There are two main camps when it comes to displaying art in the home: minimalist and maximalist. Vishrut and Priya Jain belong to the latter. Their Balinese-style double storey house is the antithesis of white cubes of space. In fact, there are very few white walls – most are either panelled, painted, or cement-screed.

(design: Edgeline Planners)

As avid art collectors for the past 15 years, the couple has amassed an impressive and eclectic collection of “antique as well as contemporary or cutting-edge art.” A massive Turkish textile more than a 100 years old and an even older Romanian prayer rug share the space comfortably with abstract work by Balinese and Indian artists.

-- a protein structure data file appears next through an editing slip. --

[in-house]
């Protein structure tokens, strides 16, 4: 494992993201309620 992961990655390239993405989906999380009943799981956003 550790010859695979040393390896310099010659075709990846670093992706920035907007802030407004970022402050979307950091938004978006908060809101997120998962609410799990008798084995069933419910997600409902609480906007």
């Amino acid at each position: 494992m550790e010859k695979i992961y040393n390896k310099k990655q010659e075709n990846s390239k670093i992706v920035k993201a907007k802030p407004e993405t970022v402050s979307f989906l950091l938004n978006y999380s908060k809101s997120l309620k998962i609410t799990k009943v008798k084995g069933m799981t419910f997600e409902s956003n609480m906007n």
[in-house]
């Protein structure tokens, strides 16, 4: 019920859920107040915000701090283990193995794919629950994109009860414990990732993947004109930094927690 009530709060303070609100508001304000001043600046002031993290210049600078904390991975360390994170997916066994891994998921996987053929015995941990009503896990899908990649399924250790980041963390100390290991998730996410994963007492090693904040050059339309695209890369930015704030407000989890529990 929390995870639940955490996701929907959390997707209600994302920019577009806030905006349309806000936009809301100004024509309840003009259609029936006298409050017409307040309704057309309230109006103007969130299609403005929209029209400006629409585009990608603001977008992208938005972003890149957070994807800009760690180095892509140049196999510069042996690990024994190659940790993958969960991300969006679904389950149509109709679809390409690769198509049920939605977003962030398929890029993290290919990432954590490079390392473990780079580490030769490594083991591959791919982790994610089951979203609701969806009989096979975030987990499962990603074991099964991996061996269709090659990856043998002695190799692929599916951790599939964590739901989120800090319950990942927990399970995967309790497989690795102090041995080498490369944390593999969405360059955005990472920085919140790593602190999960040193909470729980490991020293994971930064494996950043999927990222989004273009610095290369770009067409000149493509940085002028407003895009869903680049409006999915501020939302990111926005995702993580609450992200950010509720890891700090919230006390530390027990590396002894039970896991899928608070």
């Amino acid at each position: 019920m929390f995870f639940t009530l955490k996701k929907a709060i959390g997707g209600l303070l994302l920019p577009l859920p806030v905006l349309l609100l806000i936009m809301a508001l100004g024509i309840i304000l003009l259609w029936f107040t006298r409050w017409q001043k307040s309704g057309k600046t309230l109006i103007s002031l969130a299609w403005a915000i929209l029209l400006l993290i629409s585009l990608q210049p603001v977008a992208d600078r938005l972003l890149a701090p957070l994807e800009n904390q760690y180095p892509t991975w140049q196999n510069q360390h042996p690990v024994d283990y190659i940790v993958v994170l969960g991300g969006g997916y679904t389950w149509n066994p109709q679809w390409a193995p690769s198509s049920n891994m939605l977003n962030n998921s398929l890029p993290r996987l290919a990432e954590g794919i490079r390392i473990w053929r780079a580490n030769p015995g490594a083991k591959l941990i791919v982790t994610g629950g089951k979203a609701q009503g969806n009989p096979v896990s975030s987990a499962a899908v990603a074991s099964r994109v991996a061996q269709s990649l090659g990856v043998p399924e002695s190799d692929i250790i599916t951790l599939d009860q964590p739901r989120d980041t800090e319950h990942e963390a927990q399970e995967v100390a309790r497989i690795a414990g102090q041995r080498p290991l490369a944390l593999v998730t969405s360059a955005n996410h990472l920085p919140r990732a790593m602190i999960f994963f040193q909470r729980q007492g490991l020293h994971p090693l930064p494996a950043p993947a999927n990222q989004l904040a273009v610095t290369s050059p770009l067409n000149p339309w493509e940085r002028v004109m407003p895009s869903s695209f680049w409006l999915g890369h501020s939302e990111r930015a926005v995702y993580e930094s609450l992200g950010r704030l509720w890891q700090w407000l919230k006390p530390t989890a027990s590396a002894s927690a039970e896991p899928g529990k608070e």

Here are his tips on displaying and collecting art:

Work with your surroundings. “We placed our collection around key sitting areas in a way that the colours and stories of a group of artwork and furniture are seamlessly harmonised,” says Vishrut.

Only buy from reputable galleries. Such establishments can provide provenance (chronology of owners) and certification. A good provenance increases the value of a painting and certification separates the real from forgeries.

(design: Edgeline Planners)

Look for the unique. Buddha statues are a dime a dozen in some markets and Vishrut only looks at truly unusual depictions of Buddha such as the emaciated version (starving Buddha) of the commonplace Buddha in lotus position. This period of Buddha’s life is hardly depictured in art and therefore rare.

Don’t overlook any wall space. In this home, even the bathroom and bamboo screen walls are utilized for display. Who says art has to be hung on white walls?

View sculptures from all sides. Place 3-D art on pedestals where it can be seen from all side sto enhance the piece’s spatial presence.